In­pa­tient rule gives hos­pi­tals a $2.4 bil­lion raise, but may in­flate un­com­pen­sated-care re­port­ing

At is­sue is the new cal­cu­la­tion’s re­liance on the amounts of un­com­pen­sated and char­i­ta­ble care each hos­pi­tal claims on its Medi­care cost re­port.

Modern Healthcare - - NEWS - By Vir­gil Dick­son

A CMS plan to change the way it re­im­burses hos­pi­tals for un­com­pen­sated care could muddy data on such care and limit hos­pi­tals’ abil­ity to pro­vide ser­vices to low in­come pa­tients, ac­cord­ing to the in­dus­try’s big­gest lob­by­ing group, the Amer­i­can Hos­pi­tal As­so­ci­a­tion.

At is­sue is the new cal­cu­la­tion’s re­liance on the amounts of un­com­pen­sated and char­i­ta­ble care each hos­pi­tal claims on its Medi­care cost re­port. Pre­vi­ously, the re­im­burse­ment re­lied mostly on the num­ber of Med­i­caid, dual-el­i­gi­ble and dis­abled pa­tients each hos­pi­tal served.

Hos­pi­tals had op­posed the change out of con­cern the new for­mula would lead to hos­pi­tals in­ac­cu­rately re­port­ing their rates of un­com­pen­sated care.

“We had urged the agency to de­lay its use by one year to fur­ther ed­u­cate hos­pi­tals about how to ac­cu­rately and con­sis­tently com­plete the” re­port re­quired, Tom Nick­els, ex­ec­u­tive vice pres­i­dent at the Amer­i­can Hos­pi­tal As­so­ci­a­tion, said in a state­ment. “We are dis­ap­pointed CMS chose to im­ple­ment its use for FY 2018 and with­out th­ese ad­di­tional pro­tec­tions for hos­pi­tals.”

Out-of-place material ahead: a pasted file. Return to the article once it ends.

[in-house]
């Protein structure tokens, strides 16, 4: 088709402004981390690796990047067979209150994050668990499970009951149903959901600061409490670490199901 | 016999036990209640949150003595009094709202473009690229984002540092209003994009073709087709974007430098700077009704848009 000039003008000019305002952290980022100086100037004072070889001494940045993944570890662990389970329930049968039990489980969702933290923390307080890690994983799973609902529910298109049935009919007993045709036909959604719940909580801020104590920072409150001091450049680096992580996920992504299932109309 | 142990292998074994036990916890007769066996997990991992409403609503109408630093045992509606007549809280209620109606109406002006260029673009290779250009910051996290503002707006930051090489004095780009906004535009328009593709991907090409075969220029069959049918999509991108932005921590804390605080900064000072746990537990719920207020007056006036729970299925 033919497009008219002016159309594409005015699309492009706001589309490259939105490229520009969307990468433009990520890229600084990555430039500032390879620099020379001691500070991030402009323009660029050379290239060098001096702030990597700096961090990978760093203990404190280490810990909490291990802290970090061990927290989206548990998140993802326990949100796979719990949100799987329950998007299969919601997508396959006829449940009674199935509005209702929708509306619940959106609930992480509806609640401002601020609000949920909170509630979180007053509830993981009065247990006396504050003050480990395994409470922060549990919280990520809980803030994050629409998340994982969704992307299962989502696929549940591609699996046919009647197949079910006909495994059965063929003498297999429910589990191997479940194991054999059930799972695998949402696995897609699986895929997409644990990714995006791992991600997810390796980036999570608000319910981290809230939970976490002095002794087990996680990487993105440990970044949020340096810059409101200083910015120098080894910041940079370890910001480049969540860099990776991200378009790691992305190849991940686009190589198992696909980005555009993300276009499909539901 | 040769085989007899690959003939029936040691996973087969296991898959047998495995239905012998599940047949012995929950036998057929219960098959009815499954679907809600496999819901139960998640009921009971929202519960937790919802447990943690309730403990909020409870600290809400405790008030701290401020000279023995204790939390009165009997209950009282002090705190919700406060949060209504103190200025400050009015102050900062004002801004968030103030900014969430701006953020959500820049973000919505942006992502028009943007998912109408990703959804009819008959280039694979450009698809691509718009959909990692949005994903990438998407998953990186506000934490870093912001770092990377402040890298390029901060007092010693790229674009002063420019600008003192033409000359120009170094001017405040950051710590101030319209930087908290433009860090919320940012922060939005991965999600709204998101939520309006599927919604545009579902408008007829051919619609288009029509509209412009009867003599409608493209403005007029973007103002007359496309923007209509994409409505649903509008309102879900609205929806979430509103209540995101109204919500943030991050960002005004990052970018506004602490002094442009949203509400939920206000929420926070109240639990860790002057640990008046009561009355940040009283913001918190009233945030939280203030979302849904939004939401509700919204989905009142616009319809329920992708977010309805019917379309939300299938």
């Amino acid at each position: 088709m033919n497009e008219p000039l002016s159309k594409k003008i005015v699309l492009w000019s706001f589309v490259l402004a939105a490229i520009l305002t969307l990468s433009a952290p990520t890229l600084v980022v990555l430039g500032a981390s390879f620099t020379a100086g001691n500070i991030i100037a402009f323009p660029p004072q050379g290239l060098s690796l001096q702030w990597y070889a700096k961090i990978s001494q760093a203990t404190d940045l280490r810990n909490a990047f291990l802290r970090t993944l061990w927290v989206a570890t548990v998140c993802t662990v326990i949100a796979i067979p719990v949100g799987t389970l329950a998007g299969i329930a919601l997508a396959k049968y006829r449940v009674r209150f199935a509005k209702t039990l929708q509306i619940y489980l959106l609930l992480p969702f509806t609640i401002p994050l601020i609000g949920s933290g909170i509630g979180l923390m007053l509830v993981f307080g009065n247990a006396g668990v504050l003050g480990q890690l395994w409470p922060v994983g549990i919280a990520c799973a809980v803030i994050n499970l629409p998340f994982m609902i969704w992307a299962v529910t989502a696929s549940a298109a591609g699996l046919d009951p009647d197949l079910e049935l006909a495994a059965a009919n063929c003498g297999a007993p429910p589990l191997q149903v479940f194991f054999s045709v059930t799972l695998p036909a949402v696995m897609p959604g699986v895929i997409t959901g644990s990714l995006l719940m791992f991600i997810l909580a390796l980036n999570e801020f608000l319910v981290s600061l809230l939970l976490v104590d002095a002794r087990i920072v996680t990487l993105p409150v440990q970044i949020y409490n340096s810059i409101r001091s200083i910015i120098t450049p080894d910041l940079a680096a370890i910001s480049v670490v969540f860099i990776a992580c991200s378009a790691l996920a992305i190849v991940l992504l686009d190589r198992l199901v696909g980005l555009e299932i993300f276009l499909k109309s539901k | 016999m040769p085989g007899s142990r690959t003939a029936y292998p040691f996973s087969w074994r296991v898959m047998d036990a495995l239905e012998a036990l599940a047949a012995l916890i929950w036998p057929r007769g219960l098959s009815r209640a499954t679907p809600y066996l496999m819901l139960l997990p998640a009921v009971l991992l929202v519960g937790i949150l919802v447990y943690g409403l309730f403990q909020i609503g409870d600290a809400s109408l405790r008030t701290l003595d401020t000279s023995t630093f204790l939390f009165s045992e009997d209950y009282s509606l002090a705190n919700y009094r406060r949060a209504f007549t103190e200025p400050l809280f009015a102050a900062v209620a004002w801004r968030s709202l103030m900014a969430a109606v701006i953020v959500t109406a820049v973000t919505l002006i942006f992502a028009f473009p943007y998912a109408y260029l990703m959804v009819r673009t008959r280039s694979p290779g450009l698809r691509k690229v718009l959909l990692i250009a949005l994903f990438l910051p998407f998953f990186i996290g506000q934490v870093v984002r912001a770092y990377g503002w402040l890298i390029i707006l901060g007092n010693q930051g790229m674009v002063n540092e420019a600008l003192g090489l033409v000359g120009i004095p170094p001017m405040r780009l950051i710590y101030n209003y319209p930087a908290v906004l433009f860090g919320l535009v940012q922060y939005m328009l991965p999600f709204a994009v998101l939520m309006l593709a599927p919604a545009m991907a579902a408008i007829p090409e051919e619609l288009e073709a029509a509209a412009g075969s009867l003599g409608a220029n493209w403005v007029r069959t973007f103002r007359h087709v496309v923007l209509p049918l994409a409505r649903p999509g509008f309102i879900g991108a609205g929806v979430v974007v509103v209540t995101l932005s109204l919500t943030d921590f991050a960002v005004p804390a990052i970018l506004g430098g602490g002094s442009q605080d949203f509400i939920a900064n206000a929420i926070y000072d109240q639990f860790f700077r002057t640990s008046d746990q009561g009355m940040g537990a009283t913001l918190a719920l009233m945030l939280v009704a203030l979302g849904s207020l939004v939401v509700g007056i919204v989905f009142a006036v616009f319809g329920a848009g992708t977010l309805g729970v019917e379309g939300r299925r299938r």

The agency will dis­trib­ute $6.8 bil­lion in un­com­pen­sated-care funds in fis­cal 2018, up nearly $800 mil­lion from the prior year.

HCA was one of the most vo­cal op­po­nents of the idea. In its com­ment on the pro­posed rule, the chain said it found that the pro­posed for­mula would lead hos­pi­tals to over­es­ti­mate their un­com­pen­sated-care costs. It also es­ti­mated that over 500 hos­pi­tals would see their un­com­pen- sated-care pay­ments cut by more than 50% once the rule is fully im­ple­mented since the fi­nite pool of money for the pro­gram would be drained faster, ac­cord­ing to a com­ment let­ter signed by Vic­tor Camp­bell, se­nior vice pres­i­dent at the hos­pi­tal group.

Be­cause the pool is a fixed amount, changes to the for­mula—ac­cu­rate or not—would di­rectly af­fect all hos­pi­tals, ac­cord­ing to a com­ment let­ter from Al­bert Pirro, an at­tor­ney for the Greater New York Hos- pital As­so­ci­a­tion. He projects a po­ten­tial loss to New York hos­pi­tals of over $730 mil­lion once fully im­ple­mented.

In the fi­nal rule re­leased Aug. 2, the CMS jus­ti­fied mak­ing the change say­ing it felt the new for­mula would more ac­cu­rately con­vey un­com­pen­sated-care costs.

Pre­mier sup­ported the change. “This more ro­bust data source should re­sult in ad­di­tional un­com­pen­sated-care pay­ments for FY 2018,” Blair Childs, se­nior vice pres­i­dent of pub­lic af­fairs at Pre­mier, said in a state­ment.

The CMS also an­nounced it will give a $2.4 bil­lion raise to in­pa­tient hos­pi­tals in fis­cal 2018. The in­crease is less than the $3.1 bil­lion the agency pro­posed in April, but ex­ceeds the $746 mil­lion bump hos­pi­tals re­ceived in fis­cal 2017.

The CMS also projects that pay­ments to long-term care hos­pi­tals would de­crease by ap­prox­i­mately 2.4%, or $110 mil­lion, in fis­cal 2018, based on the changes in­cluded in the fi­nal rule.

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